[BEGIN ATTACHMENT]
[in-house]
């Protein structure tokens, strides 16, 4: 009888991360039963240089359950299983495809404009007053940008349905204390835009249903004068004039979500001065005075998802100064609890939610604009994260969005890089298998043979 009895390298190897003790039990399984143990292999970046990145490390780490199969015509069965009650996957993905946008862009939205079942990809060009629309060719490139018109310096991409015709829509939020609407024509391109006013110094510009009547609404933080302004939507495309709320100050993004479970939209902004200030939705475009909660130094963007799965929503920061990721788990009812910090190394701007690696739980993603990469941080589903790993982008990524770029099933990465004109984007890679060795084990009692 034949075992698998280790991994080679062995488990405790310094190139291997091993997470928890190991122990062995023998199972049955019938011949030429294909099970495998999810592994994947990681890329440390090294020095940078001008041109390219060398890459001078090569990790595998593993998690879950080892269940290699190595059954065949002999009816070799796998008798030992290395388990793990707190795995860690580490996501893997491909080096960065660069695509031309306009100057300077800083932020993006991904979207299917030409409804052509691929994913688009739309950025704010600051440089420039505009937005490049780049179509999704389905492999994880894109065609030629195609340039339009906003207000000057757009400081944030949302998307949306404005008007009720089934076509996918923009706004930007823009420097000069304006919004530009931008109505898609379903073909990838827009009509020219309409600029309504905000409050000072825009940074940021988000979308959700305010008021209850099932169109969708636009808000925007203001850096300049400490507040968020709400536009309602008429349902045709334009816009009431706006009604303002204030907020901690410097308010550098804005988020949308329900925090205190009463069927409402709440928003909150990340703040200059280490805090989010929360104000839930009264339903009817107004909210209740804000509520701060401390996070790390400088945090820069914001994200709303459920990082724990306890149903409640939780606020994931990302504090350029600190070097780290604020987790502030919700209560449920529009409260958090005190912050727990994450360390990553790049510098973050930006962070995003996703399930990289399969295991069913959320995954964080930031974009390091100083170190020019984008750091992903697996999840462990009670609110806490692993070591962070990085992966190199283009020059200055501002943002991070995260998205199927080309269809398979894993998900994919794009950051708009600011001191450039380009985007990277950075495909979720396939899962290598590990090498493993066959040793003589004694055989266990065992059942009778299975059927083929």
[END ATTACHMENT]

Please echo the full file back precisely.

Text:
[in-house]
């Protein structure tokens, strides 16, 4: 009888991360039963240089359950299983495809404009007053940008349905204390835009249903004068004039979500001065005075998802100064609890939610604009994260969005890089298998043979 009895390298190897003790039990399984143990292999970046990145490390780490199969015509069965009650996957993905946008862009939205079942990809060009629309060719490139018109310096991409015709829509939020609407024509391109006013110094510009009547609404933080302004939507495309709320100050993004479970939209902004200030939705475009909660130094963007799965929503920061990721788990009812910090190394701007690696739980993603990469941080589903790993982008990524770029099933990465004109984007890679060795084990009692 034949075992698998280790991994080679062995488990405790310094190139291997091993997470928890190991122990062995023998199972049955019938011949030429294909099970495998999810592994994947990681890329440390090294020095940078001008041109390219060398890459001078090569990790595998593993998690879950080892269940290699190595059954065949002999009816070799796998008798030992290395388990793990707190795995860690580490996501893997491909080096960065660069695509031309306009100057300077800083932020993006991904979207299917030409409804052509691929994913688009739309950025704010600051440089420039505009937005490049780049179509999704389905492999994880894109065609030629195609340039339009906003207000000057757009400081944030949302998307949306404005008007009720089934076509996918923009706004930007823009420097000069304006919004530009931008109505898609379903073909990838827009009509020219309409600029309504905000409050000072825009940074940021988000979308959700305010008021209850099932169109969708636009808000925007203001850096300049400490507040968020709400536009309602008429349902045709334009816009009431706006009604303002204030907020901690410097308010550098804005988020949308329900925090205190009463069927409402709440928003909150990340703040200059280490805090989010929360104000839930009264339903009817107004909210209740804000509520701060401390996070790390400088945090820069914001994200709303459920990082724990306890149903409640939780606020994931990302504090350029600190070097780290604020987790502030919700209560449920529009409260958090005190912050727990994450360390990553790049510098973050930006962070995003996703399930990289399969295991069913959320995954964080930031974009390091100083170190020019984008750091992903697996999840462990009670609110806490692993070591962070990085992966190199283009020059200055501002943002991070995260998205199927080309269809398979894993998900994919794009950051708009600011001191450039380009985007990277950075495909979720396939899962290598590990090498493993066959040793003589004694055989266990065992059942009778299975059927083929």